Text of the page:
The K-9 of the Korean War Veterans Memorial – Washington, D.C. - Atlas Obscura

It’s easy to get overwhelmed when trying to pack in all the sights while visiting the monuments scattered throughout Washington, D.C. Those on a quick trip to the city will likely breeze through the historical spots without stopping to take in the hidden details.

Those who do choose to examine the Korean War Veterans Memorial with an eagle eye will be rewarded with a small canine surprise. If you search hard enough while looking at the Mural Wall, you’ll find a soldier with his German Shepherd.

This particular military dog may not be so easy to spot, as the image is only about two inches tall. Still, trying to find the concealed canine is a powerful experience, as it’ll make you remember the soldiers and animals who served in the war.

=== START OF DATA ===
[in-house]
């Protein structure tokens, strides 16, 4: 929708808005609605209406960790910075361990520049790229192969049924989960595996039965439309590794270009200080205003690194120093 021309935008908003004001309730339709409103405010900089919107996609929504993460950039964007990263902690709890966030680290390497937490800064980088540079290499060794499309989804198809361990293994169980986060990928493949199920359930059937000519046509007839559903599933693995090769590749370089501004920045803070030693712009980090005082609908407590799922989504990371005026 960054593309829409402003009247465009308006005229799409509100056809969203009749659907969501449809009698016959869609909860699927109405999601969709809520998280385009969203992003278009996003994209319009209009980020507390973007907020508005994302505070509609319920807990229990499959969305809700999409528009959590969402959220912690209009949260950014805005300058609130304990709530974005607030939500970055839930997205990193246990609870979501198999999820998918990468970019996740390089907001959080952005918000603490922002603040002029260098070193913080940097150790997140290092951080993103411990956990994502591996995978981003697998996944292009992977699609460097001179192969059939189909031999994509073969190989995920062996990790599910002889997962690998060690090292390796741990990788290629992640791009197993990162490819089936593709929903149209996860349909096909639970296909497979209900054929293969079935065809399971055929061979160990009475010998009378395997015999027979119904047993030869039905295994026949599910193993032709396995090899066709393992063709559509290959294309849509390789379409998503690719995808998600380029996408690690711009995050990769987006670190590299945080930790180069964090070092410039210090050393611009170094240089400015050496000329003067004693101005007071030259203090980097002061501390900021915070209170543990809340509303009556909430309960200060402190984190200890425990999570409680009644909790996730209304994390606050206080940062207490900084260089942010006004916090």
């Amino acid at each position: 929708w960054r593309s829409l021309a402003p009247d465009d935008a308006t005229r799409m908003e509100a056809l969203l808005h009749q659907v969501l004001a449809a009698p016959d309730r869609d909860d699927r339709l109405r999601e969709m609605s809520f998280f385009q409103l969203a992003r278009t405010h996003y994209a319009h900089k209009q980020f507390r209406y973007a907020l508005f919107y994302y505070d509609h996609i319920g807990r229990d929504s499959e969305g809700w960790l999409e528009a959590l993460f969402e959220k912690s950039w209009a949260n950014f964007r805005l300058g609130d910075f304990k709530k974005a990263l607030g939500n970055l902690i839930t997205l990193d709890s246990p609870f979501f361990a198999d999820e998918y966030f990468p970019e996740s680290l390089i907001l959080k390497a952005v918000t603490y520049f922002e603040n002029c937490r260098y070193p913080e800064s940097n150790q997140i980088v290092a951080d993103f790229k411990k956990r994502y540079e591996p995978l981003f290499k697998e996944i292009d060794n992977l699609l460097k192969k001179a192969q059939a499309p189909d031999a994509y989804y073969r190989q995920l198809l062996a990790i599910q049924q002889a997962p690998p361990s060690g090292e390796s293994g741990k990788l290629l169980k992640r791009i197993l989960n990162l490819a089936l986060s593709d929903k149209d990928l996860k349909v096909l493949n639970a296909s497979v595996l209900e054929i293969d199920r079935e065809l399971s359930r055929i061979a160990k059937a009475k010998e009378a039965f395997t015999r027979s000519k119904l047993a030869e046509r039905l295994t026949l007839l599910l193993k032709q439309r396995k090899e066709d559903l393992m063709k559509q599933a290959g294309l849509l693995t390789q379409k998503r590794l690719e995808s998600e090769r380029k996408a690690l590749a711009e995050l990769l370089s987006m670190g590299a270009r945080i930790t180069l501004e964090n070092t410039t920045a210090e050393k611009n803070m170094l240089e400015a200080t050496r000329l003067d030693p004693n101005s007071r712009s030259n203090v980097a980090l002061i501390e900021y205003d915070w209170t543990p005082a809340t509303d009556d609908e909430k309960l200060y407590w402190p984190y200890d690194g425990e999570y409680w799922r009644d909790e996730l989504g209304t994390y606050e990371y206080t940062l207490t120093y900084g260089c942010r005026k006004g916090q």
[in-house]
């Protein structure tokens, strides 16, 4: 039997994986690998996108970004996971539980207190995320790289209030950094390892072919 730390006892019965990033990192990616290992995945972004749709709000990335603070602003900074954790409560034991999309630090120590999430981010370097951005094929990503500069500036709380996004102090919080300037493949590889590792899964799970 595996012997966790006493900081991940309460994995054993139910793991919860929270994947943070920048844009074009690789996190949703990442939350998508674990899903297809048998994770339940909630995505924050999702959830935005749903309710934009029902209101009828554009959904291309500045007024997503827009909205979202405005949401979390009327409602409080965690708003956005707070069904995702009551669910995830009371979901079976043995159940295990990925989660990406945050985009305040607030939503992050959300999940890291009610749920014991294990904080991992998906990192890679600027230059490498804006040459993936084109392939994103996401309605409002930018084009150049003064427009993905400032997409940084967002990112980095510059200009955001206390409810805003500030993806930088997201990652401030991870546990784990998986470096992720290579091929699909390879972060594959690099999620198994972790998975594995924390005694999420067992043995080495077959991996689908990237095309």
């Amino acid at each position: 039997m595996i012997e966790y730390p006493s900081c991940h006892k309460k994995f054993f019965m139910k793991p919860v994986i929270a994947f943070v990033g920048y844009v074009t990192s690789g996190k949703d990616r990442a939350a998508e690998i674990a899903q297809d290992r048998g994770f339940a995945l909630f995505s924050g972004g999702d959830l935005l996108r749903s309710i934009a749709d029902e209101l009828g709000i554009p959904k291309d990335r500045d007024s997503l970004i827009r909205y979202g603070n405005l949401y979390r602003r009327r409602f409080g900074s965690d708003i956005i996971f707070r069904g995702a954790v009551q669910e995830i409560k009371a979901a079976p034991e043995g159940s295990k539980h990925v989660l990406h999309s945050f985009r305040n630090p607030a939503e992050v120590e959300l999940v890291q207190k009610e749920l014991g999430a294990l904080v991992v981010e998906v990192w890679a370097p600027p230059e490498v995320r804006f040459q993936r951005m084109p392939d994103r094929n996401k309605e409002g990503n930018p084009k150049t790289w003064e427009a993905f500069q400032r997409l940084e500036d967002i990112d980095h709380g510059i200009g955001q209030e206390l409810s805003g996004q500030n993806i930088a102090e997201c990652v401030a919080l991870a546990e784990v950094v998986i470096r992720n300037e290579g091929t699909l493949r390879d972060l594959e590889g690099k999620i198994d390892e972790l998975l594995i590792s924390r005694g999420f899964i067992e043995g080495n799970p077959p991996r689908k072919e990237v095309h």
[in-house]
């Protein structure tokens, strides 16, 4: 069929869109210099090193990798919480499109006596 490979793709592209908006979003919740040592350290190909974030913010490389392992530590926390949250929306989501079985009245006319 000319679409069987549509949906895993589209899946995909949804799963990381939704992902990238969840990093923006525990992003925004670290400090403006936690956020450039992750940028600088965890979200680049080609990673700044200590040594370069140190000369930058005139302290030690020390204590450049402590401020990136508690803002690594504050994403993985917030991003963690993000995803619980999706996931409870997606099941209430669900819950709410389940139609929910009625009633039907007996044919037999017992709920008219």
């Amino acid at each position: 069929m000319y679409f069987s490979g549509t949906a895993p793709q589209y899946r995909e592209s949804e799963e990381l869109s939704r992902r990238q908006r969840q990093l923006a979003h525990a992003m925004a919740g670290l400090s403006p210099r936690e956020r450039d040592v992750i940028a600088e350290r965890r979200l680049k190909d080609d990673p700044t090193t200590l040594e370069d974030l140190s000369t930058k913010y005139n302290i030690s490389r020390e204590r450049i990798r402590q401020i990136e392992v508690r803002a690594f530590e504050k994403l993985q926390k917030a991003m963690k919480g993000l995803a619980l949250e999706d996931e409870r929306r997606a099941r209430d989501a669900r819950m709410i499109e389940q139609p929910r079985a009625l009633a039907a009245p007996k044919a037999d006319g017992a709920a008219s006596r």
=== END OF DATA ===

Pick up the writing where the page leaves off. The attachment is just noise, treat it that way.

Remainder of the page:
The U.S. Army estimates its forces employed around 1,500 dogs during the war. They mainly worked as sentry dogs and were trained to silently warn their human controllers about any possible intruders. The dogs didn’t return home with their handlers after the end of the war, to the great sadness of the men who had grown to love them.

The Mural Wall is one of the many parts of the Korean War Veterans Memorial in Washington D.C. Louis Nelson used over 2,000 photographic images that were sandblasted into 100 tons of polished “Academy Black” granite to create this segment of the iconic monument. 

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